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Weight loss at 0.1 N KOH 0.5 N KOH 1 N KOH 4 N KOH Weight loss at 0.1 N HNO3 0.5 N HNO3 1 N HNO3 4 N HNO3 Weight loss at 0.1 N H3PO4 0.5 N H3PO4 1 N H3PO4 4 N H3PO4

4h 0.004 0.008 0.012 0.02 4h 0.006 0.013 0.004 5.086 4h 0.007 0.012 0.018 0.045

5h 0.005 0.008 0.016 0.024 5h 0.007 0.017 0.007 7.536 5h 0.009 0.015 0.022 0.054

5h 0.01 0.012 0.005 0.021 5h 0.009 0.013 0.017 0.032 5h 0.006 0.013 0.019 2.974 5h 0.026 0.036 0.042

Weight loss at 0.1 N phosphoric acid 0.5 N phosphoric acid 1 N phosphoric acid 4 N phosphoric acid

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A.VENKATACHALAM et al. Table 13. Weight loss of Brass in NaOH 1h 2h 3h 0.006 0.007 0.009 0.011 0.01 0.09 0.017 0.005 0.003 0.003 0.007 0.009 Table 14.Weight loss of brass in KOH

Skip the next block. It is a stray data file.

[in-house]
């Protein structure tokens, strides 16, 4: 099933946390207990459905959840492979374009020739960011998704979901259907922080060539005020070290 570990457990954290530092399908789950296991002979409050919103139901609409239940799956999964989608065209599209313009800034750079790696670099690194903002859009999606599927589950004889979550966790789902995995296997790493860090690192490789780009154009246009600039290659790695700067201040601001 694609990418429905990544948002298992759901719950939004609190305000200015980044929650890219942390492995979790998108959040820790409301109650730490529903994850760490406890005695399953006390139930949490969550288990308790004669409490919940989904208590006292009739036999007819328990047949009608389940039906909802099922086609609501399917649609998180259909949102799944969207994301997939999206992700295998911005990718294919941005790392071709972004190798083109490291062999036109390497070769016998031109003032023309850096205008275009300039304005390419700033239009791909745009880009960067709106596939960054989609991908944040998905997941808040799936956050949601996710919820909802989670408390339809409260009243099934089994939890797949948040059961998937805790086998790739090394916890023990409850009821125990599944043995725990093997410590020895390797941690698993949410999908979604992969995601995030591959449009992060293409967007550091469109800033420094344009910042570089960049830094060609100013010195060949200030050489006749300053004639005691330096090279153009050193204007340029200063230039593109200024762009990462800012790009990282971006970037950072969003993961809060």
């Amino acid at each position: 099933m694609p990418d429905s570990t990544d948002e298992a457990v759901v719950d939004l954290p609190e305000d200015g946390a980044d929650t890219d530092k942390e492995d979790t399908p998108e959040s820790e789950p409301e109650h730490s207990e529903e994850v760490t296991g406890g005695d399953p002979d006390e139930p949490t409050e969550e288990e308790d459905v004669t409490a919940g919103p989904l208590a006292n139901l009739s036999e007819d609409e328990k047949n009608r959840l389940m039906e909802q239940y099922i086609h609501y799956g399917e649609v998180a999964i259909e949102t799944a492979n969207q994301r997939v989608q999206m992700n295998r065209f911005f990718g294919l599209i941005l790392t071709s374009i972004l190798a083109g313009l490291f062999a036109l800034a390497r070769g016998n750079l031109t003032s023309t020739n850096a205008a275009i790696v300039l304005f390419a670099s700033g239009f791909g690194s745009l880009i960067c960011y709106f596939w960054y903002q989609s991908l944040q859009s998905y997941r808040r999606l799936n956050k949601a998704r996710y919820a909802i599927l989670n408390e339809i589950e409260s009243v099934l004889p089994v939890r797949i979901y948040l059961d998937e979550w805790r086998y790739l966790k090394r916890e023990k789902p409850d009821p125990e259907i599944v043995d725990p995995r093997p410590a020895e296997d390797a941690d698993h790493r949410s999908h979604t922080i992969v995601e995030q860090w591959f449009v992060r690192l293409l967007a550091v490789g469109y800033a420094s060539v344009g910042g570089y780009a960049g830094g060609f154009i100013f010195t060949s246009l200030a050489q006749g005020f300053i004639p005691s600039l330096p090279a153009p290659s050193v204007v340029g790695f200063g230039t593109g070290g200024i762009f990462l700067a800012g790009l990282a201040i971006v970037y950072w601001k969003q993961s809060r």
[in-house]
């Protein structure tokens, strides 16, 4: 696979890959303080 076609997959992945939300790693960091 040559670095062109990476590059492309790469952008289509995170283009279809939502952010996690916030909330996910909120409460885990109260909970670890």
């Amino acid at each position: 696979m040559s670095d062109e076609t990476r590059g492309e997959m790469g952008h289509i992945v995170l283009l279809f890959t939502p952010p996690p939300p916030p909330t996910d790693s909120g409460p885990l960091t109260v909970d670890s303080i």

Weight loss at 0.1 N NaOH 0.5 N NaOH 1 N NaOH 4 N NaOH

4h 0.096 0.007 0.002 0.0109

5h 0.104 0.006 0.001 0.012

Weight loss at 0.1 N KOH 0.5 N KOH 1 N KOH 4 N KOH

1h 0.001 0.002 0.001 0.004

2h 0.002 0.004 0.003 0.007

3h 0.003 0.007 0.005 0.01

4h 0.005 0.012 0.008 0.015

5h 0.007 0.015 0.013 0.019

Conclusion
The corrosion study results that are found out on Fe, Cu and Brass under different media suggest that metals are highly corroded in acids, as compared to bases and neutral solutions. The rate of corrosion increases with time as well as with concentrations.

References